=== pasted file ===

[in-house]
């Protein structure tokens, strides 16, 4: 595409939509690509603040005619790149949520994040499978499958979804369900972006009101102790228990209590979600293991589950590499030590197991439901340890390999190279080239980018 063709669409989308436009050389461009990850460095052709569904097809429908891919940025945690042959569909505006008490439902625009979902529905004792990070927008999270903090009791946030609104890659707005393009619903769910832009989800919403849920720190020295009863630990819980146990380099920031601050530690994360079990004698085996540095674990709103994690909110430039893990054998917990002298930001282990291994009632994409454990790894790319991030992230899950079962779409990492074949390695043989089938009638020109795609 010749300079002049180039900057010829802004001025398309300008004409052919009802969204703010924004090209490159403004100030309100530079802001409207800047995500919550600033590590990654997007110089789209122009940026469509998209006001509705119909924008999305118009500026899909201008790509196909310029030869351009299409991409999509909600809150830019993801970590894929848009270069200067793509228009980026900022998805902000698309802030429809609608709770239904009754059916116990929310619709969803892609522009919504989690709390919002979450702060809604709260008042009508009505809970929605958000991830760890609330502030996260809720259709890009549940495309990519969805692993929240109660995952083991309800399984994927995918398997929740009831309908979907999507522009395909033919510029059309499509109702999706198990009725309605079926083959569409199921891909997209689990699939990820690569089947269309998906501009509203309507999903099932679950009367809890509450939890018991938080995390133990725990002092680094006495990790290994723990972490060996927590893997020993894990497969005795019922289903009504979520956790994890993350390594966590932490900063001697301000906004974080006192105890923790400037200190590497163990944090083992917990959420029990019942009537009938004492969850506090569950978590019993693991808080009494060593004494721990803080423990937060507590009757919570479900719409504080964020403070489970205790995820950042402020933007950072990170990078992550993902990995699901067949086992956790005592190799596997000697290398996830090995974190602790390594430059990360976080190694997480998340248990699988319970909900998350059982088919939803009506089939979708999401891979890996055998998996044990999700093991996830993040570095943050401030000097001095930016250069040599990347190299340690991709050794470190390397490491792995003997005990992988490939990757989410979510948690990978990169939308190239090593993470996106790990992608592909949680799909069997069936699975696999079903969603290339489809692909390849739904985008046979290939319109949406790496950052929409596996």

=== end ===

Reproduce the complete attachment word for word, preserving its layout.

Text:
[in-house]
């Protein structure tokens, strides 16, 4: 595409939509690509603040005619790149949520994040499978499958979804369900972006009101102790228990209590979600293991589950590499030590197991439901340890390999190279080239980018 063709669409989308436009050389461009990850460095052709569904097809429908891919940025945690042959569909505006008490439902625009979902529905004792990070927008999270903090009791946030609104890659707005393009619903769910832009989800919403849920720190020295009863630990819980146990380099920031601050530690994360079990004698085996540095674990709103994690909110430039893990054998917990002298930001282990291994009632994409454990790894790319991030992230899950079962779409990492074949390695043989089938009638020109795609 010749300079002049180039900057010829802004001025398309300008004409052919009802969204703010924004090209490159403004100030309100530079802001409207800047995500919550600033590590990654997007110089789209122009940026469509998209006001509705119909924008999305118009500026899909201008790509196909310029030869351009299409991409999509909600809150830019993801970590894929848009270069200067793509228009980026900022998805902000698309802030429809609608709770239904009754059916116990929310619709969803892609522009919504989690709390919002979450702060809604709260008042009508009505809970929605958000991830760890609330502030996260809720259709890009549940495309990519969805692993929240109660995952083991309800399984994927995918398997929740009831309908979907999507522009395909033919510029059309499509109702999706198990009725309605079926083959569409199921891909997209689990699939990820690569089947269309998906501009509203309507999903099932679950009367809890509450939890018991938080995390133990725990002092680094006495990790290994723990972490060996927590893997020993894990497969005795019922289903009504979520956790994890993350390594966590932490900063001697301000906004974080006192105890923790400037200190590497163990944090083992917990959420029990019942009537009938004492969850506090569950978590019993693991808080009494060593004494721990803080423990937060507590009757919570479900719409504080964020403070489970205790995820950042402020933007950072990170990078992550993902990995699901067949086992956790005592190799596997000697290398996830090995974190602790390594430059990360976080190694997480998340248990699988319970909900998350059982088919939803009506089939979708999401891979890996055998998996044990999700093991996830993040570095943050401030000097001095930016250069040599990347190299340690991709050794470190390397490491792995003997005990992988490939990757989410979510948690990978990169939308190239090593993470996106790990992608592909949680799909069997069936699975696999079903969603290339489809692909390849739904985008046979290939319109949406790496950052929409596996």